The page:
Using a Magnetic Card Reader/Writer


While the latest craze for "secure" projects seems to be RFID, there is something to be said for good ol' magnetic cards. If you're interested in integrating low-coercivity magnetic cards into your project, or just hacking an existing card you already have, this video will show you how.

In the above video, SparkFun CEO Nathan Seidle shows you how to interpret the data provided by both our Magnetic Card Reader and our Magnetic Card Reader/Writer. He also guides you through writing your own cards! Credit card scammers - the reader/writer won't write to hi-co (high-coercivity) cards, so you won't be able to go and make a duplicate of someone's credit card. Sorry! For all you legitimate hackers out there, this is a cool technology to play around with! Have fun!


Comments 11 comments

  • looks fruity

  • Good video.
    I clearly see Nathan in TV in the future like Mytbusters or so :)

    • I’m with you on this one.

      • Awesome video RoHS! Thanks again for the amazing work you did here at SparkFun.
        And heck no. No show for me. As it is now, I can’t find any time to build stuff.

        • What are you talking about? You started and own this crazy wonderful company that is all about enabling others to build new things no matter how crazy the idea is.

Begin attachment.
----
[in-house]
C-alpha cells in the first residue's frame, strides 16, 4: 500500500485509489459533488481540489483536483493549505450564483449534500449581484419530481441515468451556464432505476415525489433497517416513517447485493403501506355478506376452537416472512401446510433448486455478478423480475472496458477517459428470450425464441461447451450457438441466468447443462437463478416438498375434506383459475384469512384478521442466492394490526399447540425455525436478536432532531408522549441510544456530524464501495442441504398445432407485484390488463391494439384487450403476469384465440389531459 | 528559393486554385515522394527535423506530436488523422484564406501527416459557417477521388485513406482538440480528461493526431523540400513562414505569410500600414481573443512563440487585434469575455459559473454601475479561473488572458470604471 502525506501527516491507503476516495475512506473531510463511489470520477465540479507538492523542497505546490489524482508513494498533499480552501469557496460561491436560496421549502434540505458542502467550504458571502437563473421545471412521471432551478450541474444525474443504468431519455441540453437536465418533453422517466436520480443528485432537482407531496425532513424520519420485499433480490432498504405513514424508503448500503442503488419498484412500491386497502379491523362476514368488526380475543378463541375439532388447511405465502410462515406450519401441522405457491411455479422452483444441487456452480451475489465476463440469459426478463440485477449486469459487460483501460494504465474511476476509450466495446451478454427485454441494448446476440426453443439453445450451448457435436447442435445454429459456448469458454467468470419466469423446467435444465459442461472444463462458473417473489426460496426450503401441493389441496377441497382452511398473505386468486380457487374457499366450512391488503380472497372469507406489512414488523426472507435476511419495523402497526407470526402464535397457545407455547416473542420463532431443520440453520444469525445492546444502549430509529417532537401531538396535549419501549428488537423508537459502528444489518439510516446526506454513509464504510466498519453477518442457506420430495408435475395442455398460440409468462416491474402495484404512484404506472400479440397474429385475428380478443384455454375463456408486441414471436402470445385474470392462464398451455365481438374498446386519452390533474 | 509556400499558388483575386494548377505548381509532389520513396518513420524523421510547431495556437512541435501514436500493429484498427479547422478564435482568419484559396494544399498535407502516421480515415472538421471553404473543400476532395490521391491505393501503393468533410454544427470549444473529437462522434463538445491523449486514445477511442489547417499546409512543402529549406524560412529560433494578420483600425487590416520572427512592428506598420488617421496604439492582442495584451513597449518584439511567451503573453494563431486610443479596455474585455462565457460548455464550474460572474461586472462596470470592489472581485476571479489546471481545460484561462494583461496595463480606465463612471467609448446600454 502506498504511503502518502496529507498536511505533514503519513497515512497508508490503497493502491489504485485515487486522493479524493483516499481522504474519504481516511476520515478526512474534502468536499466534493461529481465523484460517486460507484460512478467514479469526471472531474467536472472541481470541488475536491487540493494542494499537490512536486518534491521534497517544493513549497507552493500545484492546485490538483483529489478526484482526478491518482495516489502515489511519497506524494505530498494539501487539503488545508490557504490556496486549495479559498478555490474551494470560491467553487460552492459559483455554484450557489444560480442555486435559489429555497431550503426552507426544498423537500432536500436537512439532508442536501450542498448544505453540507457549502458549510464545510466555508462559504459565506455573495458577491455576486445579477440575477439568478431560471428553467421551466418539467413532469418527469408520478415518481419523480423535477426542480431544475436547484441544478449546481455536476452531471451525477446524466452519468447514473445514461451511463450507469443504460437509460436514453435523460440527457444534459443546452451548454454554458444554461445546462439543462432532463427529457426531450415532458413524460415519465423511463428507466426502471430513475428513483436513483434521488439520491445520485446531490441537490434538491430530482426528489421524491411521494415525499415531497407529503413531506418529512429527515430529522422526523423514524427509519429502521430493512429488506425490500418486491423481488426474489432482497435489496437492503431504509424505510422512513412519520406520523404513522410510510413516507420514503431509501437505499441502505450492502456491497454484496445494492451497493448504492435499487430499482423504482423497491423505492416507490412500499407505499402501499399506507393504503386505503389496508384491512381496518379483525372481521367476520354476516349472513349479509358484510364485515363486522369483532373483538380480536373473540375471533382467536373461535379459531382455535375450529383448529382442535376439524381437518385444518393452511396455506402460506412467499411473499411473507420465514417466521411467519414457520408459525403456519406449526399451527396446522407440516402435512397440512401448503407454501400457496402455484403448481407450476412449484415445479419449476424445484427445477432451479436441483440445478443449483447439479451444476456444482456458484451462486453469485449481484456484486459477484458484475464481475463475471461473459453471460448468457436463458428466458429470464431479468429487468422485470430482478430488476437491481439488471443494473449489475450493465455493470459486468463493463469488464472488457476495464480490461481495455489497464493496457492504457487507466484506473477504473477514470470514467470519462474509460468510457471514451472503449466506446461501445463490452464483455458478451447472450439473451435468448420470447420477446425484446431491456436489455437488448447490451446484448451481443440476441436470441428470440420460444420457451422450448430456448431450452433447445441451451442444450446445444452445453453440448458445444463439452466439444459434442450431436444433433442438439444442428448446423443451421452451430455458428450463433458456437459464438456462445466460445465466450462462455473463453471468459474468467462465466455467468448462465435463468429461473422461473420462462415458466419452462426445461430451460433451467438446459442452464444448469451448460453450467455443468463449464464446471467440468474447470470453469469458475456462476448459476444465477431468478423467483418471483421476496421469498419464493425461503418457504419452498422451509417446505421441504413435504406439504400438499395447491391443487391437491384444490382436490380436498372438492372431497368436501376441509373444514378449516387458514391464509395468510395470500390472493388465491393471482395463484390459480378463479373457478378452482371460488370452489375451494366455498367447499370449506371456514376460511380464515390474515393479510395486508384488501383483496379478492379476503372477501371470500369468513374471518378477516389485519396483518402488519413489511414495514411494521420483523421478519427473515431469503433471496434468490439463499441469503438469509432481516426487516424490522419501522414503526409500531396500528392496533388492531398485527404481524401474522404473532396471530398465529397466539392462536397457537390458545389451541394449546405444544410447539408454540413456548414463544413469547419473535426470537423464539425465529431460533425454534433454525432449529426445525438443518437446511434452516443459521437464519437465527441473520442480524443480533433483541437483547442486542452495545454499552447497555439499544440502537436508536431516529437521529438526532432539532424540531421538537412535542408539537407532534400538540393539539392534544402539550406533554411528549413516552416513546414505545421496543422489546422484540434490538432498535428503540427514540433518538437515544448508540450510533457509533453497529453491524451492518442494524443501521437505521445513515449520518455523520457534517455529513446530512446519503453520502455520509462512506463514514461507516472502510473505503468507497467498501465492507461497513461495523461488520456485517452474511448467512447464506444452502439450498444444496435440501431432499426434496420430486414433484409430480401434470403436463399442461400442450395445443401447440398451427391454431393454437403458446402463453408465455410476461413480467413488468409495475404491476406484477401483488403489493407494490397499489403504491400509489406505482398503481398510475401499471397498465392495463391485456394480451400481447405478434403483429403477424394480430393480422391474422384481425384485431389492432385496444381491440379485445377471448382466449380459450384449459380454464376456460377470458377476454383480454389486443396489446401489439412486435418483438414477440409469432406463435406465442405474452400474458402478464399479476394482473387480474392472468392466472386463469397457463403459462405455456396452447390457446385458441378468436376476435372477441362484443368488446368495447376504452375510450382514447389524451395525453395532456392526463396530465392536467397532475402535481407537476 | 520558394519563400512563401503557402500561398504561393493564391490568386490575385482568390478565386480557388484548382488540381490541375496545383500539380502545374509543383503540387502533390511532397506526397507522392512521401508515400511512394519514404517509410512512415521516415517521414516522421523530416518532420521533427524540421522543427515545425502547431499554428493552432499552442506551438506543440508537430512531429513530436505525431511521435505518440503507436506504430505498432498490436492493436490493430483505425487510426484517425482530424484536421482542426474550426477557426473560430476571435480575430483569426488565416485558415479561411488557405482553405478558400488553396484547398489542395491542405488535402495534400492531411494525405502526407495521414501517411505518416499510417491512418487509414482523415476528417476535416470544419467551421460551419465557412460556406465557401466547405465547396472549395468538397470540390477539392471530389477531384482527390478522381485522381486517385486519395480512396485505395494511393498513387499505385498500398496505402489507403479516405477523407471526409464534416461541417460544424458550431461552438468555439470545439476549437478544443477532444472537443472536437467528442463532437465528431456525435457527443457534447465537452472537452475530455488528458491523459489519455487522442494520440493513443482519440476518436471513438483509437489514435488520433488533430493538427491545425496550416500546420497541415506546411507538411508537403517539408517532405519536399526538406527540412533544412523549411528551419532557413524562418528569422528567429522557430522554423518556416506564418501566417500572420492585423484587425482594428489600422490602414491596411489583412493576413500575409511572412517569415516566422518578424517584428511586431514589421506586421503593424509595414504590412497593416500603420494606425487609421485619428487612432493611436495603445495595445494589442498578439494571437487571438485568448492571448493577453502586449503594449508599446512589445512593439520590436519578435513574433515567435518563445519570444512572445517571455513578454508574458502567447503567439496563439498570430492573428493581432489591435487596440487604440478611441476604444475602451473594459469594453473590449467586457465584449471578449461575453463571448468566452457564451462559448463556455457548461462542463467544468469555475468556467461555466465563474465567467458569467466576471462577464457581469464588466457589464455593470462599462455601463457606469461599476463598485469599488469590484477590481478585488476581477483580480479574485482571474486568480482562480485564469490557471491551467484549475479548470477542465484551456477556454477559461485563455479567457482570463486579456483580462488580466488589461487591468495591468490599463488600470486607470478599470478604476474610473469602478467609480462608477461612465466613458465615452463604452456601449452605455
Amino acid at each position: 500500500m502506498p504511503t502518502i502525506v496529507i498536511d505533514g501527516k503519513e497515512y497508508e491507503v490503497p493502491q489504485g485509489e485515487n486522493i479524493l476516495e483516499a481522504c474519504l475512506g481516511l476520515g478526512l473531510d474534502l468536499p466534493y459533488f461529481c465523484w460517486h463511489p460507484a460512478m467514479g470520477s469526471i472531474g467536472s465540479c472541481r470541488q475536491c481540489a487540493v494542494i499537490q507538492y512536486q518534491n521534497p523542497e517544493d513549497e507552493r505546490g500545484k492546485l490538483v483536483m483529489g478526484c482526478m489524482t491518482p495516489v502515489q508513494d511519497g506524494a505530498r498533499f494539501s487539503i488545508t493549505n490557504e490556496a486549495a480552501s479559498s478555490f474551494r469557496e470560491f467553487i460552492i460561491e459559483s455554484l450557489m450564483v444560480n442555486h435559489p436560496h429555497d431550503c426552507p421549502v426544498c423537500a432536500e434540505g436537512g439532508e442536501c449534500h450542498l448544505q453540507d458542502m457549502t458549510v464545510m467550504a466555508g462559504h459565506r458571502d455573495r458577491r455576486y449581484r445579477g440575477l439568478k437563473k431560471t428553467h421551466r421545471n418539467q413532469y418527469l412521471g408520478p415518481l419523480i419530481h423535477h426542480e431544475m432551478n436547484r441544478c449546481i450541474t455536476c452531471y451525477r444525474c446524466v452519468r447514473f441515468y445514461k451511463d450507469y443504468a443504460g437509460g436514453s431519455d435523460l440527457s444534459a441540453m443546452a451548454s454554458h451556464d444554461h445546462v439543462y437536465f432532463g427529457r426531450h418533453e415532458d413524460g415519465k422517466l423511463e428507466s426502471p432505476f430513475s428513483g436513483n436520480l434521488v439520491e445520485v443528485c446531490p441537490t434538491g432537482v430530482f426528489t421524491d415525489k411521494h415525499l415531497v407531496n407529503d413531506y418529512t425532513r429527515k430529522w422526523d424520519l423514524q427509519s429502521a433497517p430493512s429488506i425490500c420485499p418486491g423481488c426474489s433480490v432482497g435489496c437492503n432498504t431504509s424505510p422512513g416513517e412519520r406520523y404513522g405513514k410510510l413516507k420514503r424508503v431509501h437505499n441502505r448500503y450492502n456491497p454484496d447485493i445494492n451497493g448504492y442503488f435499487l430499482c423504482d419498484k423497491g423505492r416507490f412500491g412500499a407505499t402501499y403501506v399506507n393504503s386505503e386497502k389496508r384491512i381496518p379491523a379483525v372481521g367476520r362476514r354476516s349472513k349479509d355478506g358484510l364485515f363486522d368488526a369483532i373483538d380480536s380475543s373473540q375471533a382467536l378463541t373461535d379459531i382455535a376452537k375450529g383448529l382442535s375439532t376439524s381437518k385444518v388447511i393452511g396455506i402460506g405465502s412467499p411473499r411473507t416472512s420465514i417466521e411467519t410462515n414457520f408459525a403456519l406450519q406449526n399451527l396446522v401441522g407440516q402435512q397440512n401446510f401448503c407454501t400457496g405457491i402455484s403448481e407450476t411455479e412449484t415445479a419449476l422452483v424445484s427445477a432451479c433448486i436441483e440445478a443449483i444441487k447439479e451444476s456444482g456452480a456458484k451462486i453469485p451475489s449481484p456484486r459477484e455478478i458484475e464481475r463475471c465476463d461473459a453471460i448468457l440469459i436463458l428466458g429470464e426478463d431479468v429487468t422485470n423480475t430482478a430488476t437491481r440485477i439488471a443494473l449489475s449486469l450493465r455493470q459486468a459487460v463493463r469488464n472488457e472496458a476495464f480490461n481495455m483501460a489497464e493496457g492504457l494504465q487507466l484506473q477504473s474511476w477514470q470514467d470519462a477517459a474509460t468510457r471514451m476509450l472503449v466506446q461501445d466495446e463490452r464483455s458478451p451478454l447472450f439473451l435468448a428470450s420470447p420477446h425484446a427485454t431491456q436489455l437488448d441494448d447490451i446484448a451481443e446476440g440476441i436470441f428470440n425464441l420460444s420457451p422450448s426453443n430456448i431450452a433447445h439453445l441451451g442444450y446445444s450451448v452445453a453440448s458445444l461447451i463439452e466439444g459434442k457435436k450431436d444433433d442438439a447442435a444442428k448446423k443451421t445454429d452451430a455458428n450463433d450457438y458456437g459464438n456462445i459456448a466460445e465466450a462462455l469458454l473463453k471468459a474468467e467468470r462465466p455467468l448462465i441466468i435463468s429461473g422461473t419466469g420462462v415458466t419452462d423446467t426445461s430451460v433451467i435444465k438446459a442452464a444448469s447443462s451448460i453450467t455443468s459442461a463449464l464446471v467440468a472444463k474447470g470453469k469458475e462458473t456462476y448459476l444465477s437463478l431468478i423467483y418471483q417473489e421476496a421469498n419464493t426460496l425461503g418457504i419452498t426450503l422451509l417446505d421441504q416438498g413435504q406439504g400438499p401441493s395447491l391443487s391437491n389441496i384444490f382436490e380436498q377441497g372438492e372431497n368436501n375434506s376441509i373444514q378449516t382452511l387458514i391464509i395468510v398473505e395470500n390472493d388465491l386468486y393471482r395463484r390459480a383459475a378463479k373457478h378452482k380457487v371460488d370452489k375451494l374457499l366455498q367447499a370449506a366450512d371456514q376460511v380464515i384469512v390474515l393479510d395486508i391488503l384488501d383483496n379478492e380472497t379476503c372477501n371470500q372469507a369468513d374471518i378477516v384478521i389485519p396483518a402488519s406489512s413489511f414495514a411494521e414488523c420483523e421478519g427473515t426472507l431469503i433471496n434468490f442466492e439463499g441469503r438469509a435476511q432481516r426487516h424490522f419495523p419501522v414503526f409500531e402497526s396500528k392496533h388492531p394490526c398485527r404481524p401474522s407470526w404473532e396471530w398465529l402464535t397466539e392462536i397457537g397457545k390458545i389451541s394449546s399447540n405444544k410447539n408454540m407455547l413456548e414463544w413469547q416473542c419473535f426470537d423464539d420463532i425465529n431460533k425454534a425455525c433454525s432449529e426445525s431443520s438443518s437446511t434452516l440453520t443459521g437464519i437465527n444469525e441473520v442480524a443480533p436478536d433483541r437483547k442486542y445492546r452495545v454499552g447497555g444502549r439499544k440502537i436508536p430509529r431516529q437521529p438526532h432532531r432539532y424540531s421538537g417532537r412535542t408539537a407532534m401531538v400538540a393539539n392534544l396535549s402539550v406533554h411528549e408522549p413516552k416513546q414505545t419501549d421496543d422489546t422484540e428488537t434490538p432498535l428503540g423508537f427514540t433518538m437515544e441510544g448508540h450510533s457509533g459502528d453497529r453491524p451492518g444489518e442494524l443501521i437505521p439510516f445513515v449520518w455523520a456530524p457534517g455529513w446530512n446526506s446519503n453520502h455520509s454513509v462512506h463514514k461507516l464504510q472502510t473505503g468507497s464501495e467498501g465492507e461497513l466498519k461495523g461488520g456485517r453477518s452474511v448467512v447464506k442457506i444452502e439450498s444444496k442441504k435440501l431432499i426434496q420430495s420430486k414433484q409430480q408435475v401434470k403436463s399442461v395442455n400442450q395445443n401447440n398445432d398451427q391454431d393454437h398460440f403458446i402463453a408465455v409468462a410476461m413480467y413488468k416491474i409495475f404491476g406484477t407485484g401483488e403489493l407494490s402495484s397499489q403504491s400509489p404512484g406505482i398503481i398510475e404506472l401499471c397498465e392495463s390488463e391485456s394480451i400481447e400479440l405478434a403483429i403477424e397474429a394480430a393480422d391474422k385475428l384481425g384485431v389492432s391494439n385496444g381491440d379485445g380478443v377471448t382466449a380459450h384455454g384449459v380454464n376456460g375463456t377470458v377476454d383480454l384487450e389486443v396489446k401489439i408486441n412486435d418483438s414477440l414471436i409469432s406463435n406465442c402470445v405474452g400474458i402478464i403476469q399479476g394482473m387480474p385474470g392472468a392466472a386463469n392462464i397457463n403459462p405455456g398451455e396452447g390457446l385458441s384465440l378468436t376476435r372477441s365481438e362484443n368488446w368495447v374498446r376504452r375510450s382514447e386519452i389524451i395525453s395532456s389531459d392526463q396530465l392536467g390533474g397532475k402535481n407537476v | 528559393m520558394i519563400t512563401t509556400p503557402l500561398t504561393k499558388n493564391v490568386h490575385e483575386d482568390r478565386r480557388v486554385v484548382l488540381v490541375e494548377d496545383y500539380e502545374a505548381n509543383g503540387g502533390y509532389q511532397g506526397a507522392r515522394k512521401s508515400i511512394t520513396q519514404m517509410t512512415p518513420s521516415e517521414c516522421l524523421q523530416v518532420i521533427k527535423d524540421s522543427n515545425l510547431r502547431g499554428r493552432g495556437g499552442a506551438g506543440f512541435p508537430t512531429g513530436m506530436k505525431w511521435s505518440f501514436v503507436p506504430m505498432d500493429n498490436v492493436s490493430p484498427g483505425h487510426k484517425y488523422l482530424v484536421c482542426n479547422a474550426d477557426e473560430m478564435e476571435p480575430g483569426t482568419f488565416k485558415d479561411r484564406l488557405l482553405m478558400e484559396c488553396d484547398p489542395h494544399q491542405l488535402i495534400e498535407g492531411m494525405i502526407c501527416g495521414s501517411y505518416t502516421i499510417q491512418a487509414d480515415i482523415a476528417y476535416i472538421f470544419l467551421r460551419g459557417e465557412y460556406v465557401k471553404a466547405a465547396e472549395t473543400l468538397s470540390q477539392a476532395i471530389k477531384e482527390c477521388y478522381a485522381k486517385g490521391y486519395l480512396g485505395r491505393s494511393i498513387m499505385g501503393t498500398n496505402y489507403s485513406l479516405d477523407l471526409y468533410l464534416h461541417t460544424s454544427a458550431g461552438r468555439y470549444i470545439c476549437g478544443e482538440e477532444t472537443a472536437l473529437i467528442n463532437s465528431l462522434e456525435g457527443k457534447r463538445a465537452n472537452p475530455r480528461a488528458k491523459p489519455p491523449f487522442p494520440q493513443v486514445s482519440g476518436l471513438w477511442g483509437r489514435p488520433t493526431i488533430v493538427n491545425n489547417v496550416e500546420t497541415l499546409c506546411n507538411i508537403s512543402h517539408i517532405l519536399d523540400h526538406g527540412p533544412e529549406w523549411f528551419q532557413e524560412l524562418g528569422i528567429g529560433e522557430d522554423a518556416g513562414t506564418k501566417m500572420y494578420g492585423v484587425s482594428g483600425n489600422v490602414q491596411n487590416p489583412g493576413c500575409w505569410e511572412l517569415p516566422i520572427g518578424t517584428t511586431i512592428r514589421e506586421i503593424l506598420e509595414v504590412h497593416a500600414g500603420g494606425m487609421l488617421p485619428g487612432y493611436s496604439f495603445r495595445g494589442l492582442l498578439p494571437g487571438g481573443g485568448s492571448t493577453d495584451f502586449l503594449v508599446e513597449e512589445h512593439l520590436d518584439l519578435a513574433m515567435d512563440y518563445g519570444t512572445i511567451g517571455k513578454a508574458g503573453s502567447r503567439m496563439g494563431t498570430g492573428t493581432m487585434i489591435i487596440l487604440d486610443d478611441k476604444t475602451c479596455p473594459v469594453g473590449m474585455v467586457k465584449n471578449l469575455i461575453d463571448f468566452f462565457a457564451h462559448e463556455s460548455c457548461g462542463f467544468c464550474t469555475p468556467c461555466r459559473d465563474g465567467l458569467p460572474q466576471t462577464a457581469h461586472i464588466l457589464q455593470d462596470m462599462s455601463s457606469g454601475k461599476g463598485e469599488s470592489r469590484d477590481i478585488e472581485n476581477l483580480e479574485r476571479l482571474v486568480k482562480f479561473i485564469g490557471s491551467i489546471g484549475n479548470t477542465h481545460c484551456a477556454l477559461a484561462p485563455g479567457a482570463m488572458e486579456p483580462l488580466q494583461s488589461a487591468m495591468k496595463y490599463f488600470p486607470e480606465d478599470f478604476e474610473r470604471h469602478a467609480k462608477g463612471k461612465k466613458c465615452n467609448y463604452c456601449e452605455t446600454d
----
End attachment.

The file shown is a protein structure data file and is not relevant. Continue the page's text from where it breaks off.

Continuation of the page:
It would be the greatest tragedy if the guy who enabled so many to follow their dreams, do things they never knew was possible and helped launch the DIY movement didn’t have time to create, tinker and build things himself.
          Make some time, have some fun, build something crazy.
          Thanks for everything. You’ve definitely changed my life.

  • I’ve got a related project on my web site.
    http://www.ringolake.com/pic_proj/mag_card/mag_lock10.html

  • Your link for the low-coercivity magnetic cards goes to your no-longer-available high-coercivity magnetic cards page.
    Link to the low-coercivity magnetic cards page.

  • ahhh these tutorials make me want to spend money! I don’t know the last computer I’ve owned that has a PS/2 connector on it… Too bad it’s such a hassle to power the Reader/Writer. It would be a heck of a lot easier if the that bulky thing could just plug in to a wall socket!

  • This will cause a flurry of activity with my high schoolers.

  • Nice video!


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